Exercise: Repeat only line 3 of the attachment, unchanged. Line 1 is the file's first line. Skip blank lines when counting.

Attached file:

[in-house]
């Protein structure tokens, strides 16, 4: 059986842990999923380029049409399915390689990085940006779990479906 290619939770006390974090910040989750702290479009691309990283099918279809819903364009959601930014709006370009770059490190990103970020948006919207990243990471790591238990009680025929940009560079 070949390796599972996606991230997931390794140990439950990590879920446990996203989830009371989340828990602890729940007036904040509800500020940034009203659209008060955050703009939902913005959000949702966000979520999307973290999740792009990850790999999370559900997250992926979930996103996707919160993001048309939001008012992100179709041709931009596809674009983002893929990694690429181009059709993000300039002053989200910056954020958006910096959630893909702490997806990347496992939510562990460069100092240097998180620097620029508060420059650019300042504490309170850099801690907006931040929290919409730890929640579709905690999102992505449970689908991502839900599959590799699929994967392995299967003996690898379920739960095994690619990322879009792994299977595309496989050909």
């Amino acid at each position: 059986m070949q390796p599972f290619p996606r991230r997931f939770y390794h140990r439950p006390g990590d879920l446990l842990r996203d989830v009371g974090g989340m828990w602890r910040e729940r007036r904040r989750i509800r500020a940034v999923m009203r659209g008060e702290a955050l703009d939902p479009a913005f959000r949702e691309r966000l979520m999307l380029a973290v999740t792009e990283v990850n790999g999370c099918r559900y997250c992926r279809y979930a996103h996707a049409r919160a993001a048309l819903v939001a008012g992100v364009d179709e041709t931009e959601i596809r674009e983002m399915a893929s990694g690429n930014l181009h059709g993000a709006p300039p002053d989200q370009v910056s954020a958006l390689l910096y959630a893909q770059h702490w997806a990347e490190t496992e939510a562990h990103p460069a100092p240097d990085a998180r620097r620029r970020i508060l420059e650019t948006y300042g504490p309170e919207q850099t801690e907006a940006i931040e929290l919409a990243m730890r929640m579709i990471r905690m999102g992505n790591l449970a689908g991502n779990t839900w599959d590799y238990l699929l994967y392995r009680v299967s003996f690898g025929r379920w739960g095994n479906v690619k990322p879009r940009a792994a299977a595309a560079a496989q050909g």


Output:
């Amino acid at each position: 059986m070949q390796p599972f290619p996606r991230r997931f939770y390794h140990r439950p006390g990590d879920l446990l842990r996203d989830v009371g974090g989340m828990w602890r910040e729940r007036r904040r989750i509800r500020a940034v999923m009203r659209g008060e702290a955050l703009d939902p479009a913005f959000r949702e691309r966000l979520m999307l380029a973290v999740t792009e990283v990850n790999g999370c099918r559900y997250c992926r279809y979930a996103h996707a049409r919160a993001a048309l819903v939001a008012g992100v364009d179709e041709t931009e959601i596809r674009e983002m399915a893929s990694g690429n930014l181009h059709g993000a709006p300039p002053d989200q370009v910056s954020a958006l390689l910096y959630a893909q770059h702490w997806a990347e490190t496992e939510a562990h990103p460069a100092p240097d990085a998180r620097r620029r970020i508060l420059e650019t948006y300042g504490p309170e919207q850099t801690e907006a940006i931040e929290l919409a990243m730890r929640m579709i990471r905690m999102g992505n790591l449970a689908g991502n779990t839900w599959d590799y238990l699929l994967y392995r009680v299967s003996f690898g025929r379920w739960g095994n479906v690619k990322p879009r940009a792994a299977a595309a560079a496989q050909g």